Location: Arthropod-borne Animal Diseases ResearchTitle: A hierarchical network approach for modeling Rift Valley fever epidemics with applications in North America) Author
Submitted to: PLOS Neglected Tropical Diseases
Publication Type: Peer Reviewed Journal
Publication Acceptance Date: 3/18/2013
Publication Date: 5/7/2013
Publication URL: http://www.plosone.org/article/info%3Adoi%2F10.1371%2Fjournal.pone.0062049
Citation: Xue, L., Cohnstaedt, L.W., Scott, M.H., Scoglio, C. 2013. A hierarchical network approach for modeling Rift Valley fever epidemics with applications in North America. PLOS Neglected Tropical Diseases. 8(5): e62049. Interpretive Summary: Rift Valley fever is a viral disease common in southern and eastern Africa. It is transmitted by mosquitoes and amplified in domestic cattle and wild animals. Regions affected by this disease keep expanding. Rift Valley fever virus causes severe disease in humans and livestock during periods closely linked to extraordinarily heavy rainfall. The heavy rainfall provides favorable habitats, such as surface water pools known as dambos, for mosquitoes which are the main vectors needed to propagate an epidemic. Many mosquito genera and species have the potential to transmit Rift Valley fever virus. The fact that many species of mosquitoes act as vectors adds more possibility of Rift Valley fever virus being introduced to unexpected regions. Rift Valley fever causes economic losses due to livestock death and further exacerbated by animal movement restrictions and trade bans. Proposed is a mathematical model to mimic RVF outbreak with application to specific study areas of Texas. The model is tested with various initial conditions (introductions of a few or many infected eggs, adult mosquitoes, or cattle) and under realistic climatic conditions for the region in order to evaluate their effects on Rift Valley fever virus spread. Although Texas is not in a tropical region, the climate and environment are favorable for competent mosquito varieties to propagate and spread the virus and the region is one heavily involved with cattle production. The findings from simulations can help to guide and design mitigation strategies in the future.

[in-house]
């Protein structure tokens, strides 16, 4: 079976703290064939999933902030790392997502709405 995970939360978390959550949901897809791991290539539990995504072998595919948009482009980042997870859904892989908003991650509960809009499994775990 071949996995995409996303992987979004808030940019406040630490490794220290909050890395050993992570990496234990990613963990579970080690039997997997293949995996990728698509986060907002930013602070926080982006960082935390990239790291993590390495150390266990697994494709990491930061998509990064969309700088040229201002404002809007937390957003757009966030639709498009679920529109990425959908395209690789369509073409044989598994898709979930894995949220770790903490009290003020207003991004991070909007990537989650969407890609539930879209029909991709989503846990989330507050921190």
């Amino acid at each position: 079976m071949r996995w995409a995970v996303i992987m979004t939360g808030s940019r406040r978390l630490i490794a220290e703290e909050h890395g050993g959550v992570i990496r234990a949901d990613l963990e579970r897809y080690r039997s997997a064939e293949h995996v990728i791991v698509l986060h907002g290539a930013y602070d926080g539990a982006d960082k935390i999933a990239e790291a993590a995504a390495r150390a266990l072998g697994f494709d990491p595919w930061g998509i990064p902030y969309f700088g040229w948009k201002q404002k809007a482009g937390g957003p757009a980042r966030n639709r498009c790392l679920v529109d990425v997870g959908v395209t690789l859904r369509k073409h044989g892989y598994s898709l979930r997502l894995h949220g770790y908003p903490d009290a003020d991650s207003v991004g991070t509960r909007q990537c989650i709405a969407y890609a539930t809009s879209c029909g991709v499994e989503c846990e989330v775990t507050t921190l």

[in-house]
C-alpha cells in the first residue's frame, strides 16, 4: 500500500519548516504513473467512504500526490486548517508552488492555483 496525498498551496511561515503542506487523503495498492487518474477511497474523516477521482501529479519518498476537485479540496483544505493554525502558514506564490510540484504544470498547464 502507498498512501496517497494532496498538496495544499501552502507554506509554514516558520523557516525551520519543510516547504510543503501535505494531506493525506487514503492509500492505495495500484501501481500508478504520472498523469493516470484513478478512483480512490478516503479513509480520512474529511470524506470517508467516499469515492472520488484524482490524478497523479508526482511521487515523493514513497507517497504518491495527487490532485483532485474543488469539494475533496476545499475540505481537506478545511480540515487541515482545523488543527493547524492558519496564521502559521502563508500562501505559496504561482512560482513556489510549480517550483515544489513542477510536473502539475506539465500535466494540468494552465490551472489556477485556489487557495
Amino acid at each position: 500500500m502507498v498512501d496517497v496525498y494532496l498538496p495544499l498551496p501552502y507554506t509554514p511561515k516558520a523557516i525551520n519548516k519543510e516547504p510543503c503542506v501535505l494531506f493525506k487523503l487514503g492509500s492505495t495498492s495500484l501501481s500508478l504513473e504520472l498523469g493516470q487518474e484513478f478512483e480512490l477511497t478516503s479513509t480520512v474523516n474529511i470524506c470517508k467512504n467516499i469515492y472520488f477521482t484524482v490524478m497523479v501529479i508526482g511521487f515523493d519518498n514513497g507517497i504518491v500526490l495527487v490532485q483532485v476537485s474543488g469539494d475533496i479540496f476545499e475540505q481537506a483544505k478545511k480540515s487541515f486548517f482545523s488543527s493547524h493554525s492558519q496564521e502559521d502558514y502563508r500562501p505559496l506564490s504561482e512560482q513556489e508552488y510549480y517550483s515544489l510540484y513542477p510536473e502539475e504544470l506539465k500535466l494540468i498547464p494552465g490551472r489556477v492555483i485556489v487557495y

Technical Abstract: Rift Valley fever (RVF) is a vector-borne zoonotic disease which causes high morbidity and mortality in livestock. In the event Rift Valley fever virus is introduced to the United States or other non-endemic areas, understanding the potential patterns of spread and the areas at risk based on disease vectors and hosts will be vital for developing mitigation strategies. Presented here is a general network-based mathematical model of RVF. Given a lack of empirical data on disease vector species and their vector competence, this difference equation model uses stochastic parameters following several Pert distributions to model the dynamic interactions between hosts and likely North American mosquito vectors in dispersed geographic areas. Spatial effects and climate factors are also addressed in the model. The model is applied to a large directed asymmetric network of 3;621 nodes based on actual farms to examine a hypothetical introduction to the Uvalde-area and panhandle counties of Texas, an important cattle ranching area in the United States of America. The nodes of the networks represent livestock farms, livestock markets, and feedlots and the links represent cattle movements and mosquito diffusion between different nodes. Humans, cattle, mosquitoes (Aedes and Culex) populations are treated with different contact networks to assess virus propagation. Rift Valley fever virus spread is assessed under various initial infection conditions (infected mosquito eggs, adults or cattle). Previous studies have demonstrated that the initial conditions of the introduction play an important role in the simulation results. The general epidemiological trend despite different initial numbers of infected hosts and vectors is a smaller initial infection results 1) a larger total number of infected farms and animals, 2) a longer delay after introduction until the peak of the epidemic, and 3) a more prolonged epidemic. The infection remains small for a long duration while it geographically expands before the epidemic explodes involving many farms and animals almost simultaneously. Therefore, an introduction initiated by infected Aedes eggs or mosquitoes results in a surprisingly larger epidemic than the introduction of many infected cattle.